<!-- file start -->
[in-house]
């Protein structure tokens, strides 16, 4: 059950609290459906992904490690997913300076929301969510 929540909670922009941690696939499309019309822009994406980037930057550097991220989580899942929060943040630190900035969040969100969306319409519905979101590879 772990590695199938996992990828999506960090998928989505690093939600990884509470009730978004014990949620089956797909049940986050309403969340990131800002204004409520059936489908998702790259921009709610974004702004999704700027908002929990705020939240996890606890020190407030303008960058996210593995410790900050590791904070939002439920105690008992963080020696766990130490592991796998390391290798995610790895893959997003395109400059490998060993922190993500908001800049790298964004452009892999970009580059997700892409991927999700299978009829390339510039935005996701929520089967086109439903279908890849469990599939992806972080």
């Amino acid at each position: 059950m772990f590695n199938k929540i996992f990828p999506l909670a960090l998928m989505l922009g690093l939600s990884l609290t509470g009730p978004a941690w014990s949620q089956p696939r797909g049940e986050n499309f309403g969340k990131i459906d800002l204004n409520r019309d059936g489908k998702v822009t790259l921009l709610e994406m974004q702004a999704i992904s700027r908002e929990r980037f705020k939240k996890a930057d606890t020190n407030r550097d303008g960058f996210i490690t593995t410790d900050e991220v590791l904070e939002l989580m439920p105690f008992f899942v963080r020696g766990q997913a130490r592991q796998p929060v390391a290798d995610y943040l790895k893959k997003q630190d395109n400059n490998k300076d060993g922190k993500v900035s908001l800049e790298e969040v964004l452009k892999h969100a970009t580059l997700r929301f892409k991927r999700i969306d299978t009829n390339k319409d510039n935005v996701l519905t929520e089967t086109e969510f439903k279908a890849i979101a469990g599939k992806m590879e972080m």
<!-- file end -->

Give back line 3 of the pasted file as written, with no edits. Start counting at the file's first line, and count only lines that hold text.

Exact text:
């Amino acid at each position: 059950m772990f590695n199938k929540i996992f990828p999506l909670a960090l998928m989505l922009g690093l939600s990884l609290t509470g009730p978004a941690w014990s949620q089956p696939r797909g049940e986050n499309f309403g969340k990131i459906d800002l204004n409520r019309d059936g489908k998702v822009t790259l921009l709610e994406m974004q702004a999704i992904s700027r908002e929990r980037f705020k939240k996890a930057d606890t020190n407030r550097d303008g960058f996210i490690t593995t410790d900050e991220v590791l904070e939002l989580m439920p105690f008992f899942v963080r020696g766990q997913a130490r592991q796998p929060v390391a290798d995610y943040l790895k893959k997003q630190d395109n400059n490998k300076d060993g922190k993500v900035s908001l800049e790298e969040v964004l452009k892999h969100a970009t580059l997700r929301f892409k991927r999700i969306d299978t009829n390339k319409d510039n935005v996701l519905t929520e089967t086109e969510f439903k279908a890849i979101a469990g599939k992806m590879e972080m």